Diana BricenoI wanted to be a dolphin trainer, actually, but that was before I learned the cruelty that's behind a lot of the seaquariums and stuff like that. I just loved dolphins, and I thought that would be a really, really fun job to hang out with dolphins. Obviously, as I grew up and realized that it wasn't a great idea because of the captivity conditions and all of that that I now consider to be very wrong.
Jodi KatzWell, I do want to talk a little bit about COVID and how your company's responding later, but if we can start at the beginning, because you did not go to school to be a dolphin trainer. You went to school to be an industrial engineer. So tell us how that happened.
Diana BricenoYeah, so I remember when I was in high school, I was really confused about what I wanted to do in college. And I come from a family of engineers. My mom is a civil engineer, and so this is my dad. My older brother is an industrial engineer too. And I remember, obviously, being highly influenced by the fact that they believe, and I do now too, that engineering is a great career that teaches you how to think analytically. So beyond the specificity of the industrial process or if you're a civil engineer building something, the amount of, I guess, rational thinking with all of the math and physics that you get to a study just opens up your brain for analytical thinking. And that's what it ended up being for me. I mean, I actually only worked as an industrial engineer very, very briefly on a couple of internships, and that was it.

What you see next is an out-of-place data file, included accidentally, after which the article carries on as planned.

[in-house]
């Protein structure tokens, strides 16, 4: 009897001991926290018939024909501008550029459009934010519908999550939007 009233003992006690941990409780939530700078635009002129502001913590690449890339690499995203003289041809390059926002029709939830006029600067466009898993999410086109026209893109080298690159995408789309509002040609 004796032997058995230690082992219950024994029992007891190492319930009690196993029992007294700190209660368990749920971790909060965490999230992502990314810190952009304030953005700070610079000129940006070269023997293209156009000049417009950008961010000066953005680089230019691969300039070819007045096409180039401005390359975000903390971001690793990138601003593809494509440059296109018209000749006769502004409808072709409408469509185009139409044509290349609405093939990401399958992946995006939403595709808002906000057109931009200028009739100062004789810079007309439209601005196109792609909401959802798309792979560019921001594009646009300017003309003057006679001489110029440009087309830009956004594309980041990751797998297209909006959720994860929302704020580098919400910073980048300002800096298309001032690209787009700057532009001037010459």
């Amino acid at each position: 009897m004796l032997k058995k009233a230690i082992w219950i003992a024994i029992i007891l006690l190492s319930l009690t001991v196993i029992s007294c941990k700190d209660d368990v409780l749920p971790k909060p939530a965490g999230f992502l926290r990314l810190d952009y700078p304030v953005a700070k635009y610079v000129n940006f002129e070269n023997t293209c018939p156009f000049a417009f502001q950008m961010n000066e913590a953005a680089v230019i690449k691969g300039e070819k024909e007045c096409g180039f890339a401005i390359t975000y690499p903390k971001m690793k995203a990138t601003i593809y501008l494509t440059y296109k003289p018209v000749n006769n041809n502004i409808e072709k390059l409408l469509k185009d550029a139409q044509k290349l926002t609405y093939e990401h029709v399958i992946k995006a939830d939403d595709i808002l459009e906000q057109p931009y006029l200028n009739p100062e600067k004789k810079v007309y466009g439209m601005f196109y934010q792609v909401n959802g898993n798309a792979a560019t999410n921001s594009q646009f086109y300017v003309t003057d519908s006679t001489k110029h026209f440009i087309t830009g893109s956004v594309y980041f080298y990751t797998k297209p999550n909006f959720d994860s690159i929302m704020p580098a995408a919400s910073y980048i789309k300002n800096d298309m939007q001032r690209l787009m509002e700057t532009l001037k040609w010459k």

But I do think that it helped me in the way I approach problems and think analytically in general. So I mean, it was a hard choice because it's a lot of studying and, and sleepless nights. But I think overall, I'm happy with it. It's also a very flexible career. It allows you to work in so many fields, so I'm happy that I actually did that.